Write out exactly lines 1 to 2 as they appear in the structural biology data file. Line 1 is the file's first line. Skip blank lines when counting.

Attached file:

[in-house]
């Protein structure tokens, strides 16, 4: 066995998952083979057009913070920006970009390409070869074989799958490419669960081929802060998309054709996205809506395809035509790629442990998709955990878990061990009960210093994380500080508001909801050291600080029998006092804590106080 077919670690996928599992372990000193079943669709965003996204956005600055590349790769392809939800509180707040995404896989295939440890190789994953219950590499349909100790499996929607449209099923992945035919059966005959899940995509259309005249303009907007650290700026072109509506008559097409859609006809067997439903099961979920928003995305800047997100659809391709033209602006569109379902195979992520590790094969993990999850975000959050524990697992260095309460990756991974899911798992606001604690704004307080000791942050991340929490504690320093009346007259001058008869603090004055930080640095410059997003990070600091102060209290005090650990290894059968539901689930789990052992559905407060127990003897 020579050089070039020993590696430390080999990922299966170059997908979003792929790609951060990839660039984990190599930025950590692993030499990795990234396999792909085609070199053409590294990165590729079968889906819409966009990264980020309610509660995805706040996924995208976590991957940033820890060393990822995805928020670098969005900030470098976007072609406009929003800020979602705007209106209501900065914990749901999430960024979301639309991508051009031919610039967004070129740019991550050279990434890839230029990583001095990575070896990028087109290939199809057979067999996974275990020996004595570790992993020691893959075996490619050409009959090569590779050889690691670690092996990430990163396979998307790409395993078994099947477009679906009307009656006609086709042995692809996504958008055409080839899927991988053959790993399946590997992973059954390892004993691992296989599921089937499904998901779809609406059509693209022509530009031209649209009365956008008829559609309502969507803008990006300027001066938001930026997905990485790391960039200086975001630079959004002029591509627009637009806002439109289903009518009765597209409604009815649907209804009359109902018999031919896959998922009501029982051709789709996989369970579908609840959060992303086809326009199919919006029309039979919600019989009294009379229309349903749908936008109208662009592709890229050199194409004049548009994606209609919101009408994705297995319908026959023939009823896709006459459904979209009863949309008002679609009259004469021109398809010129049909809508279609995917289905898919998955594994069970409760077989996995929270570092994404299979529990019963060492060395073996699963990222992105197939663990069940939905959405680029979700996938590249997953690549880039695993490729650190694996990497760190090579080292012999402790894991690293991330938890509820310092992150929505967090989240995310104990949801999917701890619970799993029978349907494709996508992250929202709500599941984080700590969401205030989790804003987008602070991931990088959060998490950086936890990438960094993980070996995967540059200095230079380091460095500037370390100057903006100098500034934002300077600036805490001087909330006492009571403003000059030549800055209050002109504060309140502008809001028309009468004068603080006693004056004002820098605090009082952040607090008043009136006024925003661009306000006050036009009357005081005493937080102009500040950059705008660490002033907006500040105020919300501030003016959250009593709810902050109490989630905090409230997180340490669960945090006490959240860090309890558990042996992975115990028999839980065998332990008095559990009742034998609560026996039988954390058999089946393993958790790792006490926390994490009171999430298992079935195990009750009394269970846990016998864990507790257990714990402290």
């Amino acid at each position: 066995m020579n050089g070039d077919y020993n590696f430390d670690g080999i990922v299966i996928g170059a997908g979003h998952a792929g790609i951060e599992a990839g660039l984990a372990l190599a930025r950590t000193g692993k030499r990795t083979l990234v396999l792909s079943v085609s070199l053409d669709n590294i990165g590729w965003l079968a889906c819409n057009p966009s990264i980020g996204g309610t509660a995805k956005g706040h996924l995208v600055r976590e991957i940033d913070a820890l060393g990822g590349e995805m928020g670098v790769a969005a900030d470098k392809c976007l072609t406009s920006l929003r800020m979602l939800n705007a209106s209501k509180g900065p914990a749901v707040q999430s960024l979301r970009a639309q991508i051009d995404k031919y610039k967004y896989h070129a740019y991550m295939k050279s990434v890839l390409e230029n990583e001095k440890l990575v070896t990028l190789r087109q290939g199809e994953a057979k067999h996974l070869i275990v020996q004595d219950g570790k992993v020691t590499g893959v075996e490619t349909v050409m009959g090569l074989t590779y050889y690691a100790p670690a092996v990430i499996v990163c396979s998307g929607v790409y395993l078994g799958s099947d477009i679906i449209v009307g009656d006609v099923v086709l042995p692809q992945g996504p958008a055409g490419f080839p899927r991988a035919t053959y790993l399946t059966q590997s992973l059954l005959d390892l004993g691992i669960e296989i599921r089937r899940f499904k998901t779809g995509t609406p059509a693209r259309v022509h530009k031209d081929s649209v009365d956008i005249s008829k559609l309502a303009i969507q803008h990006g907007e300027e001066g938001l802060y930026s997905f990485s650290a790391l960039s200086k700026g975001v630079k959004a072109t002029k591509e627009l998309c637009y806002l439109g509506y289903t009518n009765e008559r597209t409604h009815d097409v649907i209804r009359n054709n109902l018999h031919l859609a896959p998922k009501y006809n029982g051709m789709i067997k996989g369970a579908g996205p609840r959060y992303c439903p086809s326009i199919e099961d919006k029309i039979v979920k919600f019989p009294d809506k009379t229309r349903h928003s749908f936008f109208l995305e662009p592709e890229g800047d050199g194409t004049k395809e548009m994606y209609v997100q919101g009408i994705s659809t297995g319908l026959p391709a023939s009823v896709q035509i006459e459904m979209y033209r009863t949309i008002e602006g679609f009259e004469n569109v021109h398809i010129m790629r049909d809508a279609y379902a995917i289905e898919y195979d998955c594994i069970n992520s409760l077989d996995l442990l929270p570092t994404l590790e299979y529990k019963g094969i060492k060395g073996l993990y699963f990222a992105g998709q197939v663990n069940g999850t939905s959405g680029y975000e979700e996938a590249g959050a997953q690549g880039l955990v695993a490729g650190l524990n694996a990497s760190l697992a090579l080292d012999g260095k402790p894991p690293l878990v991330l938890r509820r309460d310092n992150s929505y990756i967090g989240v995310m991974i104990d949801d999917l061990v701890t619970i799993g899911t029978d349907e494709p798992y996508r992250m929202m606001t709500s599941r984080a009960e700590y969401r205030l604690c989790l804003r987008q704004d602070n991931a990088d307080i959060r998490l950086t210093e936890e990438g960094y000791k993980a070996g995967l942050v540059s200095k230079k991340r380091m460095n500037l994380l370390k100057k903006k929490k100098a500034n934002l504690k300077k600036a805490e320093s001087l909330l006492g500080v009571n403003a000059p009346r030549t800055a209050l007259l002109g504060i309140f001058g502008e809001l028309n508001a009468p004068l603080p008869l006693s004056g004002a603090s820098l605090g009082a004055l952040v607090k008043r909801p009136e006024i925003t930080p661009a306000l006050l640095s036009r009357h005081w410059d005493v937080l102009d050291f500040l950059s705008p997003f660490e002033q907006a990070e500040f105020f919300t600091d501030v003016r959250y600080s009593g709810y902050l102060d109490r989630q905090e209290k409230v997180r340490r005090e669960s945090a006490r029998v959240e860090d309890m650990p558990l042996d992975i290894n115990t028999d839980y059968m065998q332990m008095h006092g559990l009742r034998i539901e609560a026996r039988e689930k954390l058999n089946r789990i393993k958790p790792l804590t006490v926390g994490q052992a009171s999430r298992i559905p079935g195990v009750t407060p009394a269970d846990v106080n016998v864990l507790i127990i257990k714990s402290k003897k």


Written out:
[in-house]
């Protein structure tokens, strides 16, 4: 066995998952083979057009913070920006970009390409070869074989799958490419669960081929802060998309054709996205809506395809035509790629442990998709955990878990061990009960210093994380500080508001909801050291600080029998006092804590106080 077919670690996928599992372990000193079943669709965003996204956005600055590349790769392809939800509180707040995404896989295939440890190789994953219950590499349909100790499996929607449209099923992945035919059966005959899940995509259309005249303009907007650290700026072109509506008559097409859609006809067997439903099961979920928003995305800047997100659809391709033209602006569109379902195979992520590790094969993990999850975000959050524990697992260095309460990756991974899911798992606001604690704004307080000791942050991340929490504690320093009346007259001058008869603090004055930080640095410059997003990070600091102060209290005090650990290894059968539901689930789990052992559905407060127990003897 020579050089070039020993590696430390080999990922299966170059997908979003792929790609951060990839660039984990190599930025950590692993030499990795990234396999792909085609070199053409590294990165590729079968889906819409966009990264980020309610509660995805706040996924995208976590991957940033820890060393990822995805928020670098969005900030470098976007072609406009929003800020979602705007209106209501900065914990749901999430960024979301639309991508051009031919610039967004070129740019991550050279990434890839230029990583001095990575070896990028087109290939199809057979067999996974275990020996004595570790992993020691893959075996490619050409009959090569590779050889690691670690092996990430990163396979998307790409395993078994099947477009679906009307009656006609086709042995692809996504958008055409080839899927991988053959790993399946590997992973059954390892004993691992296989599921089937499904998901779809609406059509693209022509530009031209649209009365956008008829559609309502969507803008990006300027001066938001930026997905990485790391960039200086975001630079959004002029591509627009637009806002439109289903009518009765597209409604009815649907209804009359109902018999031919896959998922009501029982051709789709996989369970579908609840959060992303086809326009199919919006029309039979919600019989009294009379229309349903749908936008109208662009592709890229050199194409004049548009994606209609919101009408994705297995319908026959023939009823896709006459459904979209009863949309008002679609009259004469021109398809010129049909809508279609995917289905898919998955594994069970409760077989996995929270570092994404299979529990019963060492060395073996699963990222992105197939663990069940939905959405680029979700996938590249997953690549880039695993490729650190694996990497760190090579080292012999402790894991690293991330938890509820310092992150929505967090989240995310104990949801999917701890619970799993029978349907494709996508992250929202709500599941984080700590969401205030989790804003987008602070991931990088959060998490950086936890990438960094993980070996995967540059200095230079380091460095500037370390100057903006100098500034934002300077600036805490001087909330006492009571403003000059030549800055209050002109504060309140502008809001028309009468004068603080006693004056004002820098605090009082952040607090008043009136006024925003661009306000006050036009009357005081005493937080102009500040950059705008660490002033907006500040105020919300501030003016959250009593709810902050109490989630905090409230997180340490669960945090006490959240860090309890558990042996992975115990028999839980065998332990008095559990009742034998609560026996039988954390058999089946393993958790790792006490926390994490009171999430298992079935195990009750009394269970846990016998864990507790257990714990402290």